Alexa, What Does the Future Hold?

by Chris Fairbairn

Thursday, August 17th, 2017

Why Voice Technology is on the cusp of domination – and why this PR consultant believes business should be paying close attention

Amazon Echo PR consultant Edinburgh

From:[email protected]/25219116374

HAVING recently acquired an Amazon Echo I am now a believer – voice is the future tech that will define the next generation.

While this is admittedly no maverick prediction, it is hardly unanimous.

A great deal of debate has taken place in recent months within the PR, tech and marketing commentariat as to the next ‘big’ tech development that will become as ubiquitous as the smartphone.

One camp is staunchly arguing the case for virtual – or more likely augmented – reality, with the other pointing to the advancements of voice technology, across a range of devices, as the real future of tech.

Why voice matters for business

Just as smartphones heralded the dawn of apps, mobile-friendly websites and the proliferation of video and visual content, accelerating advancements in artificial intelligence has meant that voice tech – (a device that can respond to spoken commands and provide an answer) is already having big implications that businesses might want to be paying very close attention to.

The creation and subsequent success of Google spawned an entire industry: Search Engine Optimisation (SEO) with the sole task of getting clients onto the first page of key search terms.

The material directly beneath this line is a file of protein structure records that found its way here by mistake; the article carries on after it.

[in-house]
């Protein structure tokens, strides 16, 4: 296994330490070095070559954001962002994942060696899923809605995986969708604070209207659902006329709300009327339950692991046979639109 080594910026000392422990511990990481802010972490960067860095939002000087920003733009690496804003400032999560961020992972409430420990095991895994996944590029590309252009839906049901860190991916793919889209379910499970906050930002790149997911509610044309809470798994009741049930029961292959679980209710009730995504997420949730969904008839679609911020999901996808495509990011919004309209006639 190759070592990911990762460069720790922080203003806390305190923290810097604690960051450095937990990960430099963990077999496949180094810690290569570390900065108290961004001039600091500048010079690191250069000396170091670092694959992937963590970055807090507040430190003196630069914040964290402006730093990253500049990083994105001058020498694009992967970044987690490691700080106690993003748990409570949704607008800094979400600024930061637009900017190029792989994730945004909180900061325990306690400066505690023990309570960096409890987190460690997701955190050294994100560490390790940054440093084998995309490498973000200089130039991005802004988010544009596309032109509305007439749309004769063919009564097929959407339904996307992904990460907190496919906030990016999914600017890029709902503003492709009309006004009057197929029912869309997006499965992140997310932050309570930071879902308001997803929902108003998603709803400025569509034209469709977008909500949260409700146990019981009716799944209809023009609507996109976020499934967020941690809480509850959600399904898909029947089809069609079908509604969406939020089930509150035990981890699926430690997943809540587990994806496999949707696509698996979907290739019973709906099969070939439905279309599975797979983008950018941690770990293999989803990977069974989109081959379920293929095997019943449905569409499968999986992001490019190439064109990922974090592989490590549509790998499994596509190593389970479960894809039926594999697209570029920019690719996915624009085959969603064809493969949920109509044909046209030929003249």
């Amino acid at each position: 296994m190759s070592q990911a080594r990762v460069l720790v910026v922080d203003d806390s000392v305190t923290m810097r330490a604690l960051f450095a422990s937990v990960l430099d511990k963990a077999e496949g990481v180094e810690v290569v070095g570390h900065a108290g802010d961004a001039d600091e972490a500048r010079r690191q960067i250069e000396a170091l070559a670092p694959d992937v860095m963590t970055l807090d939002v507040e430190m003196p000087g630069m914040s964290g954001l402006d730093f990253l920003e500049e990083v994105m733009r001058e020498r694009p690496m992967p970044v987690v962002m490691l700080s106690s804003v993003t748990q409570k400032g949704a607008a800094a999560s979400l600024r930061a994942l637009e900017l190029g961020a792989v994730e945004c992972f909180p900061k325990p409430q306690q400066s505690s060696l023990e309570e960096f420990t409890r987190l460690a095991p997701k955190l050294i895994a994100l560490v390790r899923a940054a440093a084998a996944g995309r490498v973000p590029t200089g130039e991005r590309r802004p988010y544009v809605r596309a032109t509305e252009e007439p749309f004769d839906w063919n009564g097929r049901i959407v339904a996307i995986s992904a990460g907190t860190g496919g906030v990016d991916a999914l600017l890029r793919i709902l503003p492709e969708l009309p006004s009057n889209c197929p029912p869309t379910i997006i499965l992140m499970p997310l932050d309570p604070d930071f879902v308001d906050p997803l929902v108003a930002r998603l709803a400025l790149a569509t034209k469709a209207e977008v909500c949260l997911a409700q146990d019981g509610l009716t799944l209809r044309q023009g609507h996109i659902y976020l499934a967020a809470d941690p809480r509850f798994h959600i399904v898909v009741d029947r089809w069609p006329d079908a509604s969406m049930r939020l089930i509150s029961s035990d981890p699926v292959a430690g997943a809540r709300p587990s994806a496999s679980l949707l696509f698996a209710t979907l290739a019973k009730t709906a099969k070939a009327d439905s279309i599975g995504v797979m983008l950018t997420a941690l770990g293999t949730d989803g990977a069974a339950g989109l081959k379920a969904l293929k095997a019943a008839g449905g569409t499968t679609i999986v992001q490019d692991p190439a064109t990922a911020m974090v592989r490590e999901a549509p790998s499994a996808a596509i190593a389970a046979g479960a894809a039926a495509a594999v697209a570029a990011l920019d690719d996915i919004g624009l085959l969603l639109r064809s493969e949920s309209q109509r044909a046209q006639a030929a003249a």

It has also been reported that already, 20 per cent of searches last year took place through voice commands, a number that will only grow.

The importance of this is crucial, for instance a written search may look something like: “top French restaurant Edinburgh”. When using voice and asking a device for an answer, that search is more likely to be in a form akin to: “Alexa, what is the best French restaurant near me? Similar yes, but that subtle difference is important – for it is more conversational.

By its nature, Google (other search engines do exist – just) wants to provide top level responses that fit the questions being asked. It is therefore likely that websites will have to be optimised carefully to answer questions that are more specific and fully formed.

So while being on the top page has typically been considered a good result in SEO practice, the battle will now be on for the most suitable answer – a potentially tough battle where being second is as good as being last.

While we don’t yet have the definitive answers yet, it would be a smart move to pay close attention to the content of your website – is it clear, concise, regularly updated and performing well on traditional search engine queries? If not speak to an agency with the ability to provide this content.

Podcasting could be another smart choice

These smart devices by their nature are perfect to boost what is already being defined as the age of the podcast – as they are able to play on command, remember the last point you played up until, and cut through the confusion that most podcast apps still seem to possess.